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By buying an index fund, you can roughly match the market return with ease. But if you buy good businesses at attractive prices, your portfolio returns could exceed the average market return. For example, the Ternium S.A. (NYSE:TX) share price is up 54% in the last three years, clearly besting than the market return of around 42% (not including dividends).
While the efficient markets hypothesis continues to be taught by some, it has been proven that markets are over-reactive dynamic systems, and investors are not always rational. One way to examine how market sentiment has changed over time is to look at the interaction between a company's share price and its earnings per share (EPS).
During three years of share price growth, Ternium achieved compound earnings per share growth of 470% per year. The average annual share price increase of 15% is actually lower than the EPS growth. So it seems investors have become more cautious about the company, over time. This cautious sentiment is reflected in its (fairly low) P/E ratio of 3.74.
You can see below how EPS has changed over time (discover the exact values by clicking on the image).
We know that Ternium has improved its bottom line over the last three years, but what does the future have in store? Take a more thorough look at Ternium's financial health with this free report on its balance sheet.
What About Dividends?
It is important to consider the total shareholder return, as well as the share price return, for any given stock. The TSR is a return calculation that accounts for the value of cash dividends (assuming that any dividend received was reinvested) and the calculated value of any discounted capital raisings and spin-offs. It's fair to say that the TSR gives a more complete picture for stocks that pay a dividend. In the case of Ternium, it has a TSR of 73% for the last 3 years. That exceeds its share price return that we previously mentioned. This is largely a result of its dividend payments!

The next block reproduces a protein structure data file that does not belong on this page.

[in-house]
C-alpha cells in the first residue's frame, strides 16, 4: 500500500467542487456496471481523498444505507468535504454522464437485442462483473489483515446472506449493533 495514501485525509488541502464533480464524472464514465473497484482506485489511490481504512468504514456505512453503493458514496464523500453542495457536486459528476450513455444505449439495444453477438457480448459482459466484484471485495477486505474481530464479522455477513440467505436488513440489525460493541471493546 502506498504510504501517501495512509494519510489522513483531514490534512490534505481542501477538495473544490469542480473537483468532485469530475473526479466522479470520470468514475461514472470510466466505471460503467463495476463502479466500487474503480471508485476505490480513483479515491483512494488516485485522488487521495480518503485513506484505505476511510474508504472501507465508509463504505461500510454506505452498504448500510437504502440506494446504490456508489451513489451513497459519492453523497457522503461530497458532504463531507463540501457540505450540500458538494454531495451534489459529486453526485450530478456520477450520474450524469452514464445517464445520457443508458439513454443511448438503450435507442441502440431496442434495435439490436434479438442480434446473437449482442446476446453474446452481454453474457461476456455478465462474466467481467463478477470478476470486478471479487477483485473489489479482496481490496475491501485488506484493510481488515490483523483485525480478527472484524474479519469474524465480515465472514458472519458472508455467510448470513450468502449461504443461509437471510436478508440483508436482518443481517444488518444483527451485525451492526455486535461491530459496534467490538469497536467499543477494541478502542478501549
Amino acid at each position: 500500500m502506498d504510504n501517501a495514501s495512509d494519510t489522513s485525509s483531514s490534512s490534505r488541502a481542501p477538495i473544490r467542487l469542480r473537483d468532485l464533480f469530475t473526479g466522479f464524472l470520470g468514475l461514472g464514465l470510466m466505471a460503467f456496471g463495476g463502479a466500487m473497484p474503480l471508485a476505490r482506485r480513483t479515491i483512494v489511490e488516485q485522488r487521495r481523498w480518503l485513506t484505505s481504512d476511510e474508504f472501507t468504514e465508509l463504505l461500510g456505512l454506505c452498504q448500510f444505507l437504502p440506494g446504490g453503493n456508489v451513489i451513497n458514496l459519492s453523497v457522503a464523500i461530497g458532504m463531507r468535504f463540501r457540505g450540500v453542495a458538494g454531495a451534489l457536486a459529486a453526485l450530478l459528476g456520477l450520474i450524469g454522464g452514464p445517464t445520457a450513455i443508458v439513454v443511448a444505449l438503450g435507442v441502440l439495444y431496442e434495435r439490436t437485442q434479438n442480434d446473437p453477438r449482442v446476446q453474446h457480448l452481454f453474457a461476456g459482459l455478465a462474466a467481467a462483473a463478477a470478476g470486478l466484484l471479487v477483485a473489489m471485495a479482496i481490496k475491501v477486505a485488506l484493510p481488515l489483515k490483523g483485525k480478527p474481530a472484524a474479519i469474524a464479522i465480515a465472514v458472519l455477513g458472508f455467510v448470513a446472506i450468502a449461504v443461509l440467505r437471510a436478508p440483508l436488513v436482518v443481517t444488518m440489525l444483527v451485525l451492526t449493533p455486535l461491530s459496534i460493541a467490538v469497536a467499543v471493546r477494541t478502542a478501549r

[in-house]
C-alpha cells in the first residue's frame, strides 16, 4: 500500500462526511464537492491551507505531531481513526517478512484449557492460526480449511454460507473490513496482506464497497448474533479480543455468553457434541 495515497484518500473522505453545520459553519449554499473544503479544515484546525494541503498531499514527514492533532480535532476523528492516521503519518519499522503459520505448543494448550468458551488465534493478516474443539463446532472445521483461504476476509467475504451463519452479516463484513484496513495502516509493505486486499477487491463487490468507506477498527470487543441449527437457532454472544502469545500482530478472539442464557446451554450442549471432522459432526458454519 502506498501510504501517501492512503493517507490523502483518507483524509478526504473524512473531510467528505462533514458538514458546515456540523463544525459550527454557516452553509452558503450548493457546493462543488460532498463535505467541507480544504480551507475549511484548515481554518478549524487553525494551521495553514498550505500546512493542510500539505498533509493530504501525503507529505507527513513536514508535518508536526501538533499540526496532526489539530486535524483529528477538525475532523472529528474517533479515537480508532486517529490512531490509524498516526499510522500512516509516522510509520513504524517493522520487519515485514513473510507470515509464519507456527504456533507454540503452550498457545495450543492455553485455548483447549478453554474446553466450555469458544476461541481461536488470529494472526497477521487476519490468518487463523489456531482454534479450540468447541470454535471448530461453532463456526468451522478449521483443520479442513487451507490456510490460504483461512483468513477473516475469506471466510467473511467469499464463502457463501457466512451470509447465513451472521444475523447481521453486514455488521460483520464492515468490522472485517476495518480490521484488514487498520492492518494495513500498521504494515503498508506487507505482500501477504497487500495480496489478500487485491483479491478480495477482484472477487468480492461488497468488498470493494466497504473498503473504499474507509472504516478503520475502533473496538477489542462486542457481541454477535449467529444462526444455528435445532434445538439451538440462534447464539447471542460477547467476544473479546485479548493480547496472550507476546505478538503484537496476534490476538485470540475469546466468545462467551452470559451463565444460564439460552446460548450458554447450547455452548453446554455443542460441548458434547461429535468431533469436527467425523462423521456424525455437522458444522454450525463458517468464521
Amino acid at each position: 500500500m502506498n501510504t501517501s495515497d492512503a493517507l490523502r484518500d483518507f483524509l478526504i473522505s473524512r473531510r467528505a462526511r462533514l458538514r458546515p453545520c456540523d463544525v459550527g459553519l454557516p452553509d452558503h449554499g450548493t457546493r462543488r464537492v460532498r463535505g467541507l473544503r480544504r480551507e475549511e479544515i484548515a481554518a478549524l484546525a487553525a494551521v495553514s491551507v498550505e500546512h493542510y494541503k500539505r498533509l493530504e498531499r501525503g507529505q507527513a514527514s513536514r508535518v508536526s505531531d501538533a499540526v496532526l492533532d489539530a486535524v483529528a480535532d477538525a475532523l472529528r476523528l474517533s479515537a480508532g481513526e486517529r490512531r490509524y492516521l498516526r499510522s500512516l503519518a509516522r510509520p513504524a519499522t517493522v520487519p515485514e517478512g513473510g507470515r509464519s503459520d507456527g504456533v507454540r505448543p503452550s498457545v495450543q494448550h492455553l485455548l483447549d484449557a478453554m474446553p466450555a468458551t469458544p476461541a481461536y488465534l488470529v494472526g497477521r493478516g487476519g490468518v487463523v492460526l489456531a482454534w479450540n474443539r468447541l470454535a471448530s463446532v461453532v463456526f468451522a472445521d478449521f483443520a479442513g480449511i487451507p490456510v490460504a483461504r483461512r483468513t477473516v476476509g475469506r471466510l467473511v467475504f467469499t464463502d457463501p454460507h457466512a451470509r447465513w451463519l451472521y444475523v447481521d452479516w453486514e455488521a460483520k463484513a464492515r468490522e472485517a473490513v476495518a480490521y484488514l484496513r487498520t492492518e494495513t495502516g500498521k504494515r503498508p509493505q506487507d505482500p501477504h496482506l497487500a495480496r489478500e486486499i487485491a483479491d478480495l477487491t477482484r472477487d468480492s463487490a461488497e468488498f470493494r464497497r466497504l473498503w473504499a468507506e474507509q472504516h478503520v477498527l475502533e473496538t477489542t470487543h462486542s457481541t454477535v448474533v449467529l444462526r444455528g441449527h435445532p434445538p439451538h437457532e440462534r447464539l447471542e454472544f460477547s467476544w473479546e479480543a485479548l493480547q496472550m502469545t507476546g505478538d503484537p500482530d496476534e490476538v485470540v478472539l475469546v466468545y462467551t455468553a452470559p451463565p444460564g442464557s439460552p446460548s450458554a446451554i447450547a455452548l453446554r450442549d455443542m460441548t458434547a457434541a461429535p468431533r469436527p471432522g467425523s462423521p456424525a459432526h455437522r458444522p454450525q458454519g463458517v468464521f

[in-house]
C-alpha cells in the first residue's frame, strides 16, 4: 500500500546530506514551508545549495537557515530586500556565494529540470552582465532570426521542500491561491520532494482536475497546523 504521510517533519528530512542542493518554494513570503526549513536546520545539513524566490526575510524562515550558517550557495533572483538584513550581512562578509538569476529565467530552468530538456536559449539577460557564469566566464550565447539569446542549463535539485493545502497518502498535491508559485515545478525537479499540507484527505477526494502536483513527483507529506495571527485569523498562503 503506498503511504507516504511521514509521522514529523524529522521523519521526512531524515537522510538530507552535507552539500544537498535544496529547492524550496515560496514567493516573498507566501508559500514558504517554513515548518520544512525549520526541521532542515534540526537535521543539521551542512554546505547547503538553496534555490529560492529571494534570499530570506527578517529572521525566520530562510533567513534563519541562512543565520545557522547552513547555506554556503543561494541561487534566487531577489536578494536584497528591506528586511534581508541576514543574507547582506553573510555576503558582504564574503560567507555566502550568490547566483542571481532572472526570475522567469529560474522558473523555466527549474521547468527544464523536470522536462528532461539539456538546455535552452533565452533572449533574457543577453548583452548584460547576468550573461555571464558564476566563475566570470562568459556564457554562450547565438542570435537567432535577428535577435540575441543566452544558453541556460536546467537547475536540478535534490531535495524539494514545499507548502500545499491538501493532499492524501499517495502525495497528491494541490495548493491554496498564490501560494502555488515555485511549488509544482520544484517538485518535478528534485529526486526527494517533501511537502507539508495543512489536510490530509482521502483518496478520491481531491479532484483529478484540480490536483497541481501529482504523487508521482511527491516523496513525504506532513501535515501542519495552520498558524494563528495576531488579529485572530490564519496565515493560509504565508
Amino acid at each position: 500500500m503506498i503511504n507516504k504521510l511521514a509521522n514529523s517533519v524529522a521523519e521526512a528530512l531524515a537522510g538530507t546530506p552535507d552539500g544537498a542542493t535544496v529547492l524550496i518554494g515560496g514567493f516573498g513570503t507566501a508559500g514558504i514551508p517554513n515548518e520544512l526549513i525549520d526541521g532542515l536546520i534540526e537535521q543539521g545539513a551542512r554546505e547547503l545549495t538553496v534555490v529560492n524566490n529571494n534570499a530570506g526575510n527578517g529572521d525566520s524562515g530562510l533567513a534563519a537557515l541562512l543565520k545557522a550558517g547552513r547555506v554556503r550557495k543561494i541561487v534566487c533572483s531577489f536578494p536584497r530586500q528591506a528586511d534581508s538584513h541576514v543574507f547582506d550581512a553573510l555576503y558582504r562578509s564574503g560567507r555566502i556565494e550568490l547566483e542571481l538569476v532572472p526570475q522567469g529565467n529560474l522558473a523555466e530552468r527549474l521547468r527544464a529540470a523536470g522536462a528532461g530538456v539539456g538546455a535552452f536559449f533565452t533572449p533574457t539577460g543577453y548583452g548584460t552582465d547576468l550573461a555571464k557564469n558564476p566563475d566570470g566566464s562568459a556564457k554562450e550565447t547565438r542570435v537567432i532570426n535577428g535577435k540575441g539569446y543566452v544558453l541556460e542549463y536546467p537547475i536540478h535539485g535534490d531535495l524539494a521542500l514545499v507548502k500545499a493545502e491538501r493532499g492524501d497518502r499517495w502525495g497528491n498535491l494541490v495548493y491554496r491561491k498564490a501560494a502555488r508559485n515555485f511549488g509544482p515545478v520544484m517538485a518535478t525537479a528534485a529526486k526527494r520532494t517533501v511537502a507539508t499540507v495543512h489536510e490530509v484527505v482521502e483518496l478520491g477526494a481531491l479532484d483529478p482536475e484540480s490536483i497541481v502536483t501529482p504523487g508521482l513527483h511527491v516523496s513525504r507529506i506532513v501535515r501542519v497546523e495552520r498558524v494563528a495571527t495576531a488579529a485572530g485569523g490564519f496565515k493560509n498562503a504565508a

A Different Perspective
Ternium shareholders are down 14% for the year (even including dividends), but the market itself is up 12%. However, keep in mind that even the best stocks will sometimes underperform the market over a twelve month period. Longer term investors wouldn't be so upset, since they would have made 2.8%, each year, over five years. If the fundamental data continues to indicate long term sustainable growth, the current sell-off could be an opportunity worth considering. Importantly, we haven't analysed Ternium's dividend history. This free visual report on its dividends is a must-read if you're thinking of buying.
If you are like me, then you will not want to miss this free list of growing companies that insiders are buying.
Please note, the market returns quoted in this article reflect the market weighted average returns of stocks that currently trade on US exchanges.
We aim to bring you long-term focused research analysis driven by fundamental data. Note that our analysis may not factor in the latest price-sensitive company announcements or qualitative material.
If you spot an error that warrants correction, please contact the editor at firstname.lastname@example.org. This article by Simply Wall St is general in nature. It does not constitute a recommendation to buy or sell any stock, and does not take account of your objectives, or your financial situation. Simply Wall St has no position in the stocks mentioned. Thank you for reading.